6 Things To Do when Your Dream's Been Crushed

I was going to title this “Where do we go from here?” but I can’t say that without singing this. Not that that’s a bad thing, but it does gets in my head for weeks…

So… my last two posts were kinda downers. I talked about finding some scathing reviews of TEFL programs as well as an extremely disappointing interview with a local TEFL program. But you forgive me because I gave you pictures of cute animals, right?  (If not, go here and keep looking until you do forgive me.  Then come back.)

But enough pity party! Let’s move forward, shall we?

Am I giving up on my dream of international adventure? No! I am, however, getting more creative. I may still be smacked down one day, but that day is not today!

So if you can’t really go to the UK because you need a job before you get there and TEFL’s potentially out, too, what do you do?  You can’t travel around the world with no job, right?

Option #1: Do TEFL anyway.

Those reviews are just that: those people’s reviews of TEFL. Doubtless there are people out there who have had good experiences. Plus, I don’t plan to do it forever like some of the reviewers.

Problem: The certification is $2K; do I really want to invest that much money on a gamble?

Option #2: Teach English on my own terms.

I kid you not, the same day I wrote that post on my depressing Google search I also got a link in my Twitter feed to @wanderingearl‘s blog, which included this post about how two guys with no experience became English teachers in a foreign country. It was easy. They posted a bunch of handwritten signs around a local university: “Learn English from two native speakers. First lesson free.” They got calls and met on the lawn with these students, just having conversations and learning informally. Charged them about $3 per lesson.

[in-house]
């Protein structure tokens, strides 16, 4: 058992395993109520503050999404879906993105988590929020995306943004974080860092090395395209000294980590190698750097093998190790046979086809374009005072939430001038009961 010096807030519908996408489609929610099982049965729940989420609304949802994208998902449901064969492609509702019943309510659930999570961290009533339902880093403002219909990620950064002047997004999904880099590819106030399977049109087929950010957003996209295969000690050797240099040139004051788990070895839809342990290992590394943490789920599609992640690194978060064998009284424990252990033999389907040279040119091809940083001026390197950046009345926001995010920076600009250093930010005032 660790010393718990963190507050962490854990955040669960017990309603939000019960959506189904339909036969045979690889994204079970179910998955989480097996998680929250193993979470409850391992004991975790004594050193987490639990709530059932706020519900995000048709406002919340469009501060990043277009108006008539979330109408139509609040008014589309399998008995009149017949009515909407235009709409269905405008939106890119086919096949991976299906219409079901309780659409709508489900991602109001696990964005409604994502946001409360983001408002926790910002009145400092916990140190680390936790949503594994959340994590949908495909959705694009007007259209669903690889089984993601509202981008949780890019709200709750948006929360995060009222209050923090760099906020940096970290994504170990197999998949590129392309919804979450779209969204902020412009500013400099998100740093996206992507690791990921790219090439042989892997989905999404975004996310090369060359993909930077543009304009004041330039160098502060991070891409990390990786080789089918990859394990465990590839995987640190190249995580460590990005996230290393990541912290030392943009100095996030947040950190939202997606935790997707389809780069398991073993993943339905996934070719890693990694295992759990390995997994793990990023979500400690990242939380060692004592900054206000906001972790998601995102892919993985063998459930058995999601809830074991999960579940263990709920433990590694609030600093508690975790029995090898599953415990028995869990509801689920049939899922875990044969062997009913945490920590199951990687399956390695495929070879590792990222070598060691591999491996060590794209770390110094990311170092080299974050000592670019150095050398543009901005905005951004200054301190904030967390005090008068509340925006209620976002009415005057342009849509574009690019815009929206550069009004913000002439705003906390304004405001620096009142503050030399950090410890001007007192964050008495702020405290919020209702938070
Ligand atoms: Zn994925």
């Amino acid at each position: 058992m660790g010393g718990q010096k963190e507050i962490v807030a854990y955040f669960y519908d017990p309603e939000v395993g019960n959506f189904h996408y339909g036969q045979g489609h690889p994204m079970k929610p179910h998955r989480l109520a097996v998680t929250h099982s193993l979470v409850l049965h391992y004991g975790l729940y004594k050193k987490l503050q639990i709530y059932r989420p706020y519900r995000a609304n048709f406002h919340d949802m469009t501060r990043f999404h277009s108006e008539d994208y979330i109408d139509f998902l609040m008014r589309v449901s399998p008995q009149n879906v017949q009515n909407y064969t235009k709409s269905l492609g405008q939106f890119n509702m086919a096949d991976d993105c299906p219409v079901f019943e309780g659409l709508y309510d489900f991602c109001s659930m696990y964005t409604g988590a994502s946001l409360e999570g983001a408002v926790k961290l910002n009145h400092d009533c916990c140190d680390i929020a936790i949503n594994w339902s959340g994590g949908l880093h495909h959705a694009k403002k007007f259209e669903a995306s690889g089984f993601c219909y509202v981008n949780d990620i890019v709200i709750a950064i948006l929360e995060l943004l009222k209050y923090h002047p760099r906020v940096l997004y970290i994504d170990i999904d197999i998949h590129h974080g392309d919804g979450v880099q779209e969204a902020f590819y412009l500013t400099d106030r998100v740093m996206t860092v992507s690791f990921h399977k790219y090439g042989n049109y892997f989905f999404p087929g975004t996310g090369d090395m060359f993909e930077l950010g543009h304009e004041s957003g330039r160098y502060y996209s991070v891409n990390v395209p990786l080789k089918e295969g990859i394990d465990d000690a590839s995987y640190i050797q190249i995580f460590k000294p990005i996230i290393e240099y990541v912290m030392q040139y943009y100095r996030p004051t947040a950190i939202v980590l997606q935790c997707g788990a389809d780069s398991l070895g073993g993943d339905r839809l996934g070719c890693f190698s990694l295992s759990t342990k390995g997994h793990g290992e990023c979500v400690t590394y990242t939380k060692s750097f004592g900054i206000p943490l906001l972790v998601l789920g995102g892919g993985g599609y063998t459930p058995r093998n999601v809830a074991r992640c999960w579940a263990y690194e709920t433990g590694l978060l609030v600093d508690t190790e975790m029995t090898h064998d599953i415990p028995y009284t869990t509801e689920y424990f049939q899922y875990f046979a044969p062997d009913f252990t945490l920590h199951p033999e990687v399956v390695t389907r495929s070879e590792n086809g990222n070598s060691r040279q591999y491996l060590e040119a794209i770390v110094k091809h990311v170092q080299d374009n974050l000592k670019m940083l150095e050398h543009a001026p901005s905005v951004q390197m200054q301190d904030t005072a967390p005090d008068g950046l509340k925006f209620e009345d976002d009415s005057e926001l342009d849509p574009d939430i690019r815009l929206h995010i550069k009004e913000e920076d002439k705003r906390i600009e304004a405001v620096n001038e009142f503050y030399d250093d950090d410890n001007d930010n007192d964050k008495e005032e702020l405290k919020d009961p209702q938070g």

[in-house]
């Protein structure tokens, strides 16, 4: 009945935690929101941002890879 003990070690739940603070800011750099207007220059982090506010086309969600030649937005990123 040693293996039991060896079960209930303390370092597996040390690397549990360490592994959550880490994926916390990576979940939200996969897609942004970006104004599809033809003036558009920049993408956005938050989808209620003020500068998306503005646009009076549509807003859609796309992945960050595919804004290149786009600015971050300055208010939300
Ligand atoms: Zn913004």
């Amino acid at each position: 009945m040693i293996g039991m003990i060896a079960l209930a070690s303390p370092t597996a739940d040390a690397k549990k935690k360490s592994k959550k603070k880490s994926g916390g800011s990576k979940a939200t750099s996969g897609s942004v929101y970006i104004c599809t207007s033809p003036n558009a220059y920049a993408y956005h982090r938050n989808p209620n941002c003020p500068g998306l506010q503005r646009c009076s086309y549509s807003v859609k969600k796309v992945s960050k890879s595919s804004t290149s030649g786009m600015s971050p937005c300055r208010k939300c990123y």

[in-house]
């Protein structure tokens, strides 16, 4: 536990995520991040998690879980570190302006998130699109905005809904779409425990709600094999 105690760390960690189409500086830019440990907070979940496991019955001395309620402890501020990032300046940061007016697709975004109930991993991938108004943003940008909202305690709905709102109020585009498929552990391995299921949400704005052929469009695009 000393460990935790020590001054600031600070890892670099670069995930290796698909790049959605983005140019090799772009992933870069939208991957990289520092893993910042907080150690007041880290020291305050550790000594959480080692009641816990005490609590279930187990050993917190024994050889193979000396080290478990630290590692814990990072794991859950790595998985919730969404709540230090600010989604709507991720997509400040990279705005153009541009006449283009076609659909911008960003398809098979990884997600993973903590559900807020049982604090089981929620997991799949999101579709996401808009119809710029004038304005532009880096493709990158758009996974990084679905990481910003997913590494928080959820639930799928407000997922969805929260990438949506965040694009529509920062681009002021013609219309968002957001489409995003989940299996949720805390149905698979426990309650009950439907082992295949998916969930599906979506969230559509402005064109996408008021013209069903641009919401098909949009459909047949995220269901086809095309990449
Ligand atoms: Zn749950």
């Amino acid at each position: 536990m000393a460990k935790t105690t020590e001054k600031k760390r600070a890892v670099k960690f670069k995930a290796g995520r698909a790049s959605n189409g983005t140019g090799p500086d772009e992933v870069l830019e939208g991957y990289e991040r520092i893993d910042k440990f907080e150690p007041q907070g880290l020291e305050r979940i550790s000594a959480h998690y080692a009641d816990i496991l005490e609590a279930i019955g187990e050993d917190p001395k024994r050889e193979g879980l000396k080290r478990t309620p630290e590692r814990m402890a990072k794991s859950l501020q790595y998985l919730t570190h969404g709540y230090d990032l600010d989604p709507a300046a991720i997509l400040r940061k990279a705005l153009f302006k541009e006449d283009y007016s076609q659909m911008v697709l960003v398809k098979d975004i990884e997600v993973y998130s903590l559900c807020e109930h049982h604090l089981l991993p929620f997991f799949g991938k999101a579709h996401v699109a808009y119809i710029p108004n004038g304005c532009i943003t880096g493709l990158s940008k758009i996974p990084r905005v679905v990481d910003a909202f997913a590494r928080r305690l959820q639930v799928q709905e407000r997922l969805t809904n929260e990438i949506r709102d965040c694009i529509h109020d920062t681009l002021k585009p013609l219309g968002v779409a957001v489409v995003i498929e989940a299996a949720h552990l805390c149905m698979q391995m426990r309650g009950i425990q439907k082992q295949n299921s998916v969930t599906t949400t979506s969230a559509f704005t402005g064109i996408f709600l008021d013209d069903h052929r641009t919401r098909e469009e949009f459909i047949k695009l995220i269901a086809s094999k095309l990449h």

Brilliant! Go straight to the people who want to learn! And college students are a great target audience. Amy said she’s employed (whether formally or informally, I’m not sure) by a company to teach English, and she basically just sits down to have coffee with people.

Problem: That’ll only work short term. Unless I can figure out how to get a “self-employed” visa to last longer than three months. And income may be sporadic and unpredictable.

Option #3: Teach English in some other way.

Found a listing on this page about a program where you live with a host family in Italy for a few months and teach them English informally.

Problem: It’s also only short term. Also need to check up on the validity of this program to make sure it’s not a scam!

Option #4: Au-pair. That’s a fancy term for “nannying”.

Even more posts on this page for nannying positions for six months to a year. Again, that link’s looking at Italy for argument’s sake, but there’s lots of locations to choose from. My friend RaeAnne did this for a year in Torino; I’ve been trying to reach her for an interview.

Problem: I don’t have any previous nanny experience. While I am pretty good at entertaining 70 kids for an hour each week in Sunday school, I don’t know how I’d do with just a few kids for 70 hours a week. And I could potentially be paired with a nightmarish family.

Option #5: Don’t work.

Not ideal, but a possibility. Keep on the go. Be a nomad. Move around. Spend a year traveling the globe.